Outskirts Press (2016)
Reviewed by Kai Yaniz for Reader Views (9/16)
In the book “Creative Unemployment: How to be Healthy, Wealthy, Happy and Free” by Darwin Ouderkirk, the author’s main point is to share the lessons of obtaining health, wealth, happiness, and freedom from the many self-help and personal development books the author read. This book is a compilation of famous quotes and affirmations from motivational leaders such as Zig Ziglar and Wayne Dyer.
While reading the book, it is clear the author possesses a desire towards ideals of living a more carefree, happy life. The passion of the author’s purpose of writing the book is admirable and clear. Although the passion for the subject matter is apparent, the writing unfortunately does not match the passion. The biggest setback toward the book is that it was disorganized and lacked focus. An example of the disorganization was the pieces of advice or affirmations with no introduction or transition to the reason it was there. Numerous editing errors should have been caught prior to publishing.
My personal opinion of the book is although the author exhibits passion towards writing self-help, it showcases a lackluster attempt at motivational, inspirational writing. I do understand the author’s purpose in wanting to write the book yet it was challenging for me to finish the book due to the grammatical and formatting errors in addition to the lack of focus.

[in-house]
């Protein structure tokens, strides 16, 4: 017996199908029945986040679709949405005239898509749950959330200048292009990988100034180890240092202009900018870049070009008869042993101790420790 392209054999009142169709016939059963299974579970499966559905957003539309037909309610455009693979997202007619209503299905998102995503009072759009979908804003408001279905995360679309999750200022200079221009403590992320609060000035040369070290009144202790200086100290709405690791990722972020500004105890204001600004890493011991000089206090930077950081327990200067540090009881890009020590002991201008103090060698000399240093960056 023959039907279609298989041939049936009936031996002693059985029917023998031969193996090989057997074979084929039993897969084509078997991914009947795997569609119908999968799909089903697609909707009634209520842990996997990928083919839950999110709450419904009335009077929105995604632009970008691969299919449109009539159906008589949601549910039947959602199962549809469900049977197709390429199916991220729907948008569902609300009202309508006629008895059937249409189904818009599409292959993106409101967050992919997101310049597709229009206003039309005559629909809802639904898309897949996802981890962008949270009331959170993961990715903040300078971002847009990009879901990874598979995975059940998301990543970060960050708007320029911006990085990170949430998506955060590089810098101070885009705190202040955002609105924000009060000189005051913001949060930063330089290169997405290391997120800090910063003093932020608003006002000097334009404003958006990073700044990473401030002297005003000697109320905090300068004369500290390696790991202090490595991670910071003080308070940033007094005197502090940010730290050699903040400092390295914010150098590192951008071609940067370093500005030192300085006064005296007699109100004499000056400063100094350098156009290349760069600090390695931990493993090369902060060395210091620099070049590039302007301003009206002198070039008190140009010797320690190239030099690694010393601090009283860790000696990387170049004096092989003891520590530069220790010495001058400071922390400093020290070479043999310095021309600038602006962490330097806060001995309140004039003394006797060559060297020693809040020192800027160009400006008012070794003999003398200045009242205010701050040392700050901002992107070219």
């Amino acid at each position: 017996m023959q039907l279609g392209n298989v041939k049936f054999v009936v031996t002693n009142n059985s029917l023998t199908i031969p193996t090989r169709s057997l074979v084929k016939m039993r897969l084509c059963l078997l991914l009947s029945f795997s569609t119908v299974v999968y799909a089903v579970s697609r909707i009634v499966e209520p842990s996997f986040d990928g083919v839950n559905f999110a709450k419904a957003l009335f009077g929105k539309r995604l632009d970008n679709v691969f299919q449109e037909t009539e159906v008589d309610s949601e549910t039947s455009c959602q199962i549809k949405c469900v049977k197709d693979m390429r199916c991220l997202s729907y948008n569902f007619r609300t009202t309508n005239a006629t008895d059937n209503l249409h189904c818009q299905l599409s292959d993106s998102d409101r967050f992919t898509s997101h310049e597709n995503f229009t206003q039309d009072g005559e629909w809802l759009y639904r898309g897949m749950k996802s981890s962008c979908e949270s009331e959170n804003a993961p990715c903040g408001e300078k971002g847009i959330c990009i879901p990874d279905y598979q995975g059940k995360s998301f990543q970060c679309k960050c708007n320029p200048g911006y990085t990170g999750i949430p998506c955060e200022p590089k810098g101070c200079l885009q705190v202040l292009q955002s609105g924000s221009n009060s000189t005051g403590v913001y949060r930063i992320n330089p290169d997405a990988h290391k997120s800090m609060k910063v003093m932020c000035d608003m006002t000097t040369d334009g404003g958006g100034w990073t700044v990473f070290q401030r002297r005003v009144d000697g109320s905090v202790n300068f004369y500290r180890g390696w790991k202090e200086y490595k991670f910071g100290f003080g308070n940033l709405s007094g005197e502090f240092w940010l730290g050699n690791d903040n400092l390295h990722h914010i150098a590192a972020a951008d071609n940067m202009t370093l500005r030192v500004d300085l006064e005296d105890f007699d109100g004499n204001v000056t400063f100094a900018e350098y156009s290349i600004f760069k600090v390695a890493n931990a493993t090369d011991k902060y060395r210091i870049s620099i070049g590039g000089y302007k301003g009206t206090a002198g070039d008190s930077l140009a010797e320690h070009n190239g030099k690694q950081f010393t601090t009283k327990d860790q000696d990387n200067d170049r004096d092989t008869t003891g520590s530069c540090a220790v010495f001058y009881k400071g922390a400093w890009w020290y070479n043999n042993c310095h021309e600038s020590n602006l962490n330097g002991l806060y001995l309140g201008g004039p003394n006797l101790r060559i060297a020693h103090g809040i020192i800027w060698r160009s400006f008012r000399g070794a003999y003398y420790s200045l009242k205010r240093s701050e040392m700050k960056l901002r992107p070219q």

My favorite part of the book was the mantras strewn throughout the book. One of my favorite mantras was CAFÉ: this stands for clarity, awareness, focus, and execute action. It is a creative abbreviation with strong meaning. The other mantra I liked was ANTS, which is an abbreviation for automatic negative thoughts. In order for the reader to encompass these mantras, the mantras were repeated at the end of each section.
My recommendation is for the affirmations and quotes to be at the end of each section compared to being scattered throughout the chapters. It would have helped the book to be more focused and structured. From this organization, it also would have portrayed which were the author’s own words, and what was the re-telling of the words of motivational leaders. Another recommendation would be to add a summary at the end of each chapter on what was advised.
Overall, I found that after reading “Creative Unemployment: How to be Healthy, Wealthy, Happy and Free” by Darwin Ouderkirk, it was still unclear on how to be healthy, wealthy, happy and free. A professional edit to clean up the structural organization as well as the grammatical and formatting errors would be of immense benefit.